Largest GDP slump in 300 years ‘another indicator’ of pub and brewery devastation

By Stuart Stone contact

- Last updated on GMT

Sector devastation: 'After nearly a year of being forced to close, or open but under severe restrictions, the numbers will come as no surprise to publicans across the country for whom the real, material impact of these numbers are being felt,' a BBPA spokesperson says
Sector devastation: 'After nearly a year of being forced to close, or open but under severe restrictions, the numbers will come as no surprise to publicans across the country for whom the real, material impact of these numbers are being felt,' a BBPA spokesperson says

Related tags: Economy, Finance, Hospitality, Legislation, Budget, ukhospitality, Bbpa

GDP figures published by the Office for National Statistics (ONS) show the UK economy contracted by 9.9% in 2020 – the largest annual slump in more than 300 years.

While the UK avoided a double dip recession​ after registering 1% growth in the final quarter of the year, 2020 saw the biggest annual drop in GDP since the Great Frost of 1709 when the economy shrank by 13%. 

This saw food and beverage service output from venues such as pubs almost halved (48%) while alcoholic drink manufacturing fell by a third (33.9%) according to the ONS.

The figures announced by the ONS followed sales data for the past 12 months published by the British Beer & Pub Association (BBPA), which showed that beer sales in pubs dropped by 56% in 2020 – a fall of £7.8bn​. 

Additionally, output from the accommodation and food services sector is now 51.8% lower than last year according to ONS figures, which also found hospitality sector closures acted as a brake on the UK’s Q4 growth rate, dragging quarterly growth down 0.95% to 1% as sector sales fell by a third. 

“These latest GDP figures are yet another indicator of the devastation our pubs and breweries across the UK have faced through coronavirus, lockdowns and severe restrictions,” a BBPA spokesperson said. 

“After nearly a year of being forced to close, or open but under severe restrictions, the numbers will come as no surprise to publicans across the country for whom the real, material impact of these numbers are being felt.” 

‘Things cannot continue as they are’ 

The trade association added the ONS’ latest figures make the need to establish a clear reopening date and stimulus support for pubs all the more urgent. 

“Things cannot continue as they are,” the BBPA spokesperson added. “Local pubs and breweries have been burning through cash and building up debt for months, communities across the UK are fast running out of hope that their local is going to survive. 

“Thousands of pubs and hundreds of thousands of jobs continue to hang in the balance whilst we wait for clarity on exactly when and how pubs reopen.

“If measures aren’t announced on 22 February in the Government’s recovery roadmap providing the clarity our sector needs on when it can reopen, as well as support it needs to survive until then, we fear things could get even worse,” the continued. “Even when pubs do reopen, they will need a stimulus package of support to kick-start them again.”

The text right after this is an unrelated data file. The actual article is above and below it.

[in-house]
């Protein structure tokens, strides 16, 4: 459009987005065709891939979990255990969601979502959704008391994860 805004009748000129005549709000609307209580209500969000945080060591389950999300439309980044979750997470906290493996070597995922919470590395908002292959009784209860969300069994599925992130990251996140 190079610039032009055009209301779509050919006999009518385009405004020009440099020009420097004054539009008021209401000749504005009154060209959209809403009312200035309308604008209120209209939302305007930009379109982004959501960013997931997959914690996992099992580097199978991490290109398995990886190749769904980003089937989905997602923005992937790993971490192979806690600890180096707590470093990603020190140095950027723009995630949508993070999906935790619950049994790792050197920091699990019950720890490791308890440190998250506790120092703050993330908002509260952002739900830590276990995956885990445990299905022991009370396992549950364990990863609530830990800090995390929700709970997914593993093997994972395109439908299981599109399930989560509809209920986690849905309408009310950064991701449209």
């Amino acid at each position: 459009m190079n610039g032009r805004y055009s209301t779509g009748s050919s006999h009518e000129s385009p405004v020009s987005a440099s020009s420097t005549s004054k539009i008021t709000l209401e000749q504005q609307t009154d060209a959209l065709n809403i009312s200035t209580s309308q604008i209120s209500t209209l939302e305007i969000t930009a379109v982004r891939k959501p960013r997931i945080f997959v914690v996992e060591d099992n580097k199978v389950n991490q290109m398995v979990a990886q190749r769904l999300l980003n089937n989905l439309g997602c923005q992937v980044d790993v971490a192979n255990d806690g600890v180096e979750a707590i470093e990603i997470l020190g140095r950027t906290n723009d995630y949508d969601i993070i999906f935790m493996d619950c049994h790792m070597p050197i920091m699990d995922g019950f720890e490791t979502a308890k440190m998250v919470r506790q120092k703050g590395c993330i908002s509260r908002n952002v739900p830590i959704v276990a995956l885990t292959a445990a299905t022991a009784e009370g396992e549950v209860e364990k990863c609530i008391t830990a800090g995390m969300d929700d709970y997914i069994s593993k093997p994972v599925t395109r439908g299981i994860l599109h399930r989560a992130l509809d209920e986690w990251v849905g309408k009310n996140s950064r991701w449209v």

The BBPA added that “all eyes from the sector” will also turn to Chancellor Rishi Sunak ahead of his Budget on 3 March​.

“He must do the right thing and combat the worrying trend of these numbers by delivering the financial support package our sector needs,” they said. “That means a beer duty cut for brewers and pubs, an extension of the business rates holiday and an extension to the VAT cut for hospitality. 

“Now more than ever people need hope of social reconnection in the near future. Reopening pubs, as the heart of the community, will allow families and friends to reconnect with each other in a welcoming, safe and regulated place – something we have all missed.”

‘When hospitality struggles, the entire UK economy struggles’ 

Additional analysis from UKHospitality (UKH) in the final quarter of 2020 showed a 54% drop in sales across hospitality in 2020, equivalent to a drop of £71.8bn – making the sector responsible for one-third of the UK economy’s annual £215bn contraction according to the trade body.

While UKH chief executive Kate Nicholls described the latest figures as making for “bleak reading", she added that they drive home the importance of hospitality as an economic force. 

“When hospitality struggles, the entire UK economy struggles,” she said.

“The huge losses we have suffered this year account for one-third of the slump for the whole economy last year. This really hammers home the importance of, and need for, a healthy hospitality sector for the entire country.

“If we are capable of having such a hugely detrimental impact, we are just as capable of a hugely beneficial one, though.  If our businesses are given the support they need to survive the remaining months of the crisis and put in a position to thrive again, they can drive the recovery of the nation.

“Hospitality must be prioritised for support and put at the heart of the Government’s plans for reopening the country,” Nicholls continued. “If we are given a chance to do what we do best, we can kick-start the economy and provide investment and jobs in every region of the UK. 

“If the Government gives us an extension of the VAT cut and the business rates holiday at next month’s Budget, then we will be in a much better position to help turn things around. The statistics published this morning show that there is really no other option for the Government than to back us totally.”

Related topics: Legislation

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